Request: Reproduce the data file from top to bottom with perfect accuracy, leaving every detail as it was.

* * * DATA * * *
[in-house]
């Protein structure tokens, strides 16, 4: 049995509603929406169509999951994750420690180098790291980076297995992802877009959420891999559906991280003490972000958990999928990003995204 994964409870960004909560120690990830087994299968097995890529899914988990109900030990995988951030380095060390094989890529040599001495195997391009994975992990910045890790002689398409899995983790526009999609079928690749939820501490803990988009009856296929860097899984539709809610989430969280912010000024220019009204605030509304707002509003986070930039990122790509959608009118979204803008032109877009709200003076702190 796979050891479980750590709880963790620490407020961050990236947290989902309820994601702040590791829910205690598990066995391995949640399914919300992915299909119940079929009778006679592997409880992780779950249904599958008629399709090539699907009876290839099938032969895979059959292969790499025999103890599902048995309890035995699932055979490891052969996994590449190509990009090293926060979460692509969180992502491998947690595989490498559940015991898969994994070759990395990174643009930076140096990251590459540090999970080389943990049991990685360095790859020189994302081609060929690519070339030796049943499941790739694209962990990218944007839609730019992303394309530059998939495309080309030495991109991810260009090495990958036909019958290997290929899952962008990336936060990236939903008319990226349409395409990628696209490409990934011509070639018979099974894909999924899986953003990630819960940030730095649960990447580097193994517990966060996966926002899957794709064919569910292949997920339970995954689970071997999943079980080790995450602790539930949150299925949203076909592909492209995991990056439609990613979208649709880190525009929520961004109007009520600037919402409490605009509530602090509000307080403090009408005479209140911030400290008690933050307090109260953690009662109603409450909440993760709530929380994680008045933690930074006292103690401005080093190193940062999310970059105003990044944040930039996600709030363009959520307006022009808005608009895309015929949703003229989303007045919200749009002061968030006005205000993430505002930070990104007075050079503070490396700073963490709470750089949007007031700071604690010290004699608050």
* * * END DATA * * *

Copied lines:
[in-house]
């Protein structure tokens, strides 16, 4: 049995509603929406169509999951994750420690180098790291980076297995992802877009959420891999559906991280003490972000958990999928990003995204 994964409870960004909560120690990830087994299968097995890529899914988990109900030990995988951030380095060390094989890529040599001495195997391009994975992990910045890790002689398409899995983790526009999609079928690749939820501490803990988009009856296929860097899984539709809610989430969280912010000024220019009204605030509304707002509003986070930039990122790509959608009118979204803008032109877009709200003076702190 796979050891479980750590709880963790620490407020961050990236947290989902309820994601702040590791829910205690598990066995391995949640399914919300992915299909119940079929009778006679592997409880992780779950249904599958008629399709090539699907009876290839099938032969895979059959292969790499025999103890599902048995309890035995699932055979490891052969996994590449190509990009090293926060979460692509969180992502491998947690595989490498559940015991898969994994070759990395990174643009930076140096990251590459540090999970080389943990049991990685360095790859020189994302081609060929690519070339030796049943499941790739694209962990990218944007839609730019992303394309530059998939495309080309030495991109991810260009090495990958036909019958290997290929899952962008990336936060990236939903008319990226349409395409990628696209490409990934011509070639018979099974894909999924899986953003990630819960940030730095649960990447580097193994517990966060996966926002899957794709064919569910292949997920339970995954689970071997999943079980080790995450602790539930949150299925949203076909592909492209995991990056439609990613979208649709880190525009929520961004109007009520600037919402409490605009509530602090509000307080403090009408005479209140911030400290008690933050307090109260953690009662109603409450909440993760709530929380994680008045933690930074006292103690401005080093190193940062999310970059105003990044944040930039996600709030363009959520307006022009808005608009895309015929949703003229989303007045919200749009002061968030006005205000993430505002930070990104007075050079503070490396700073963490709470750089949007007031700071604690010290004699608050």